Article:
# Dividing a Continuous Variable into Categories

This is also known by other names such as "discretizing," "chopping data," or "binning".1 Specific methods sometimes used include "median split" or "extreme third tails".

Whatever it is called, it is usually2 a bad idea. Instead, use a technique (such as regression) that can work with the continuous variable.The basic reason is intuitive: You are tossing away information. This can occur in various ways with various consequences. Here are some:

1. When doing hypothesis tests, the loss of information when dividing continuous variables into categories typically translates into losing power. 3

2. The loss of information involved in choosing bins to make a histogram can result in a misleading histogram.

Example: The following three graphs are all histograms of the same data (the times between successive eruptions of the Old Faithful geyser in Yellowstone National Park). The first has five bins, the second seven bins, and the third 14 bins.

Note that that histogram with only five bins does not pick up the bimodality of the data; the histogram with seven bins hints at it; and the histogram with 14 bins shows it more clearly.4

3. Collecting continuous data by categories can also cause headaches later on. Good and Hardin5 give an example of a long-term study in which incomes were relevant. The data were collected in categories of ten thousand dollars. Because of inflation, purchasing power decreased noticeably from the beginning to the end of the study. The categorization of income made it virtually impossible to correct for inflation.

4. Wainer, Gessaroli, and Verdi6 argue that if a large enough sample is drawn from two uncorrelated variables, it is possible to group the variables one way so that the binned means show an increasing trend, and another way so that they show a decreasing trend. They conclude that if the original data are available, one should look at the scatterplot rather than at binned data. Moral: If there is a good justification for binning data in an analysis, it should be "before the fact" -- you could otherwise be accused of manipulating the data to get the results you want!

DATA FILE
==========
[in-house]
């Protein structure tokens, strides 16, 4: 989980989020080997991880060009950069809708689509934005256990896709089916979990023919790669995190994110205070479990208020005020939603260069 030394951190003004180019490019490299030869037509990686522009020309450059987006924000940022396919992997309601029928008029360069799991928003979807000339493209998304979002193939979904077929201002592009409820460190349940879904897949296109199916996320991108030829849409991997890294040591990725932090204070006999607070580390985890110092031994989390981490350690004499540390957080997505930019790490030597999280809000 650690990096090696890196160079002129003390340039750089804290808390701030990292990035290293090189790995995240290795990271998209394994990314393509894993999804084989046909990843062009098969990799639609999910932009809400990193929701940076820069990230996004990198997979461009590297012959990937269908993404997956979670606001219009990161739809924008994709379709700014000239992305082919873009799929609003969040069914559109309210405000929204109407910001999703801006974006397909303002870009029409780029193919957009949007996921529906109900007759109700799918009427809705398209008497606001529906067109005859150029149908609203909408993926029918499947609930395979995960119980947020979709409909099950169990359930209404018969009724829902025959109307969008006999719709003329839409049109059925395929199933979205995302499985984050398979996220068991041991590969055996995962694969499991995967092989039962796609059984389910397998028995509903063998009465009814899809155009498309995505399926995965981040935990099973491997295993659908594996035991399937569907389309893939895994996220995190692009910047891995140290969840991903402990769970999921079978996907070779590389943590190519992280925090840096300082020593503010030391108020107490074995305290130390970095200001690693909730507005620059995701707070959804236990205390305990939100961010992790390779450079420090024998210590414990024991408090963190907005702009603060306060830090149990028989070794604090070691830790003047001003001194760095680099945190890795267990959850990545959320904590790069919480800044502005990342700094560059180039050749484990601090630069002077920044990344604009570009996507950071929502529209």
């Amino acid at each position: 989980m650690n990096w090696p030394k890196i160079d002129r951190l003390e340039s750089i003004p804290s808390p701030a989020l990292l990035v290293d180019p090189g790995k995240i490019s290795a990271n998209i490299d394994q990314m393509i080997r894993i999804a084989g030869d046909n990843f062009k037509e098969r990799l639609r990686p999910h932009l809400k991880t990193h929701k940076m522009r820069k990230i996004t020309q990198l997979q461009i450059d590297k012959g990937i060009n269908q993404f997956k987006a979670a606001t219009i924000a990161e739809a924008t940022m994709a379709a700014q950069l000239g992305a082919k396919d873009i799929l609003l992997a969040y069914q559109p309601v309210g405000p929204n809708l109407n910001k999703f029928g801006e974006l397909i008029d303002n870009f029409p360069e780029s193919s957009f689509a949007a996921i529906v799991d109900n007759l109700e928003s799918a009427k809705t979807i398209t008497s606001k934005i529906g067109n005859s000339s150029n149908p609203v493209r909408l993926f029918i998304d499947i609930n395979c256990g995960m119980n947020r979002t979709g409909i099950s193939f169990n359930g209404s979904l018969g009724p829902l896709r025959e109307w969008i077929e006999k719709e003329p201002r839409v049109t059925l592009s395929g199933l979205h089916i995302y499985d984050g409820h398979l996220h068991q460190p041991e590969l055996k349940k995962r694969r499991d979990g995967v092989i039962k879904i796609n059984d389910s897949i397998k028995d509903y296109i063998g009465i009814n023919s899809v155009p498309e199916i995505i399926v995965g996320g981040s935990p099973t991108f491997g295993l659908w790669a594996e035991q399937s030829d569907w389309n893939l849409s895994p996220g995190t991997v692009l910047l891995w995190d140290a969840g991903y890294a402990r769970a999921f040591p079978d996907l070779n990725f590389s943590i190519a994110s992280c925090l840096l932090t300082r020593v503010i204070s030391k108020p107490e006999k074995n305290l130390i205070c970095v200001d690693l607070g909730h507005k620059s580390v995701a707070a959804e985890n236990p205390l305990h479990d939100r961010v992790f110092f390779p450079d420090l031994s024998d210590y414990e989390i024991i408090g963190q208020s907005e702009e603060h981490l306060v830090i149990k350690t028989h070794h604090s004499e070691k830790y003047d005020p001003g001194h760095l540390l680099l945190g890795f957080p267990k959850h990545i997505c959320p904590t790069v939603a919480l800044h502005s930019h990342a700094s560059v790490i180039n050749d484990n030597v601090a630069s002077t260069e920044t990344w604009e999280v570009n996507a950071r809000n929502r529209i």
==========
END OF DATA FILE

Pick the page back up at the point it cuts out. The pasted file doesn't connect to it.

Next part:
5. There are times when continuous data must be dichotomized, for example in deciding a cut-off for diagnostic criteria. When this is the case, it is important to choose the cut-off carefully, and to consider the sensitivity, specificity, and positive predictive value. 7

Notes:
1. "Binning" is also used to refer to processes used in data mining and analytics. In those fields, which usually deal with large data sets and aim to discover patterns, carefully developed algorithms and validating with holdout subsamples can create a more rigorous process than the types of discretizing discussed on this web page.
2. One situation in which it may be necessary is when comparing new data with existing data where only the categories are know, not the values of the continuous variable. Categorizing may also sometimes be appropriate for explaining an idea to an audience that lacks the sophistication for the full analysis. However, this should only be done when the full analysis has been done and justifies the result that is illustrated by the simpler technique using categorizing. For an example, see Gelman and Park (2008), Splitting a predictor at the upper quarter or third, American Statistician 62, No. 4, pp. 1-8. See also footnote 1 above.
3. See http://psych.colorado.edu/~mcclella/MedianSplit/ for a demo illustrating this in the case when a continuous predictor in regression is dichotomized using a median split. Also see Van Belle (2008) Statistical Rules of Thumb, pp. 139 - 140 for more discussion and references.
4. Some software has a "kernel density" feature that can give an estimate of the distribution of data. This is usually better than a histogram. The problem with bins in a histogram is the reason why histograms are not good for checking model assumptions.
5. Good and Hardin (2006) Common Errors in Statistics, pp. 28 - 29.
6. Wainer, Gessaroli, and Verdi (2006). Finding What Is Not There through the Unfortunate Binning of Results: The Mendel Effect, Chance Magazine, Vol 19, No.1, pp. 49 -52. Essentially the same article appears as Chapter14 in Wainer (2009) Picturing the Uncertain World, Princeton University Press.
7. In addition to the references listed at the end of the linked page, see also Susan Ott's Bone Density page for a graphical discussion of the cut-offs for osteoporosis and osteopenia.